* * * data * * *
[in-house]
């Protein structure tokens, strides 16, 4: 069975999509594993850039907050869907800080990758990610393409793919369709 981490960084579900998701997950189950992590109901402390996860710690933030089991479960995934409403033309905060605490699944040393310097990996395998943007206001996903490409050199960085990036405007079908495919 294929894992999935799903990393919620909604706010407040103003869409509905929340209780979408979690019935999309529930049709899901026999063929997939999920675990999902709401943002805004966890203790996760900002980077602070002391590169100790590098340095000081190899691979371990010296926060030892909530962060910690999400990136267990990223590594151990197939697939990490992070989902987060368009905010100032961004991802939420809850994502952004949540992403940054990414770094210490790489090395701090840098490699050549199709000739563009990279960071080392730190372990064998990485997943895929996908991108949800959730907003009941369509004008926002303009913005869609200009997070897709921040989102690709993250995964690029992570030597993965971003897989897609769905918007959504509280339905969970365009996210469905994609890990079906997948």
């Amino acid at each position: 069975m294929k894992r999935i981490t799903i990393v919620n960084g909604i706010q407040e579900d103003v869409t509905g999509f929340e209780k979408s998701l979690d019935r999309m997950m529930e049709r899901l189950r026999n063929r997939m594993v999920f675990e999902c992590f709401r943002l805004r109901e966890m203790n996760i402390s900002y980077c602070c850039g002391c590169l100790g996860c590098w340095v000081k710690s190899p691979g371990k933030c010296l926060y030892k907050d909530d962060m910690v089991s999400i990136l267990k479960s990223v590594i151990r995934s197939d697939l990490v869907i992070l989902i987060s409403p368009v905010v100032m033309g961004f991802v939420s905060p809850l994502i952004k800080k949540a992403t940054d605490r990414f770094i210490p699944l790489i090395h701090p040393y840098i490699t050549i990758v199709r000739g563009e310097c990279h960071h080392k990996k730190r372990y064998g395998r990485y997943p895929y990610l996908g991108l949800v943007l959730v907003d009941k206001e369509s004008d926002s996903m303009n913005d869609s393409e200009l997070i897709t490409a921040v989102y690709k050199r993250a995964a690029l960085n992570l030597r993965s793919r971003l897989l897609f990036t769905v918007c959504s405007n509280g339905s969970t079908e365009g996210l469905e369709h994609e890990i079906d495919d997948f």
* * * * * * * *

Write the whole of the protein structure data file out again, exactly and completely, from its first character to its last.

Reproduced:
[in-house]
């Protein structure tokens, strides 16, 4: 069975999509594993850039907050869907800080990758990610393409793919369709 981490960084579900998701997950189950992590109901402390996860710690933030089991479960995934409403033309905060605490699944040393310097990996395998943007206001996903490409050199960085990036405007079908495919 294929894992999935799903990393919620909604706010407040103003869409509905929340209780979408979690019935999309529930049709899901026999063929997939999920675990999902709401943002805004966890203790996760900002980077602070002391590169100790590098340095000081190899691979371990010296926060030892909530962060910690999400990136267990990223590594151990197939697939990490992070989902987060368009905010100032961004991802939420809850994502952004949540992403940054990414770094210490790489090395701090840098490699050549199709000739563009990279960071080392730190372990064998990485997943895929996908991108949800959730907003009941369509004008926002303009913005869609200009997070897709921040989102690709993250995964690029992570030597993965971003897989897609769905918007959504509280339905969970365009996210469905994609890990079906997948």
């Amino acid at each position: 069975m294929k894992r999935i981490t799903i990393v919620n960084g909604i706010q407040e579900d103003v869409t509905g999509f929340e209780k979408s998701l979690d019935r999309m997950m529930e049709r899901l189950r026999n063929r997939m594993v999920f675990e999902c992590f709401r943002l805004r109901e966890m203790n996760i402390s900002y980077c602070c850039g002391c590169l100790g996860c590098w340095v000081k710690s190899p691979g371990k933030c010296l926060y030892k907050d909530d962060m910690v089991s999400i990136l267990k479960s990223v590594i151990r995934s197939d697939l990490v869907i992070l989902i987060s409403p368009v905010v100032m033309g961004f991802v939420s905060p809850l994502i952004k800080k949540a992403t940054d605490r990414f770094i210490p699944l790489i090395h701090p040393y840098i490699t050549i990758v199709r000739g563009e310097c990279h960071h080392k990996k730190r372990y064998g395998r990485y997943p895929y990610l996908g991108l949800v943007l959730v907003d009941k206001e369509s004008d926002s996903m303009n913005d869609s393409e200009l997070i897709t490409a921040v989102y690709k050199r993250a995964a690029l960085n992570l030597r993965s793919r971003l897989l897609f990036t769905v918007c959504s405007n509280g339905s969970t079908e365009g996210l469905e369709h994609e890990i079906d495919d997948f």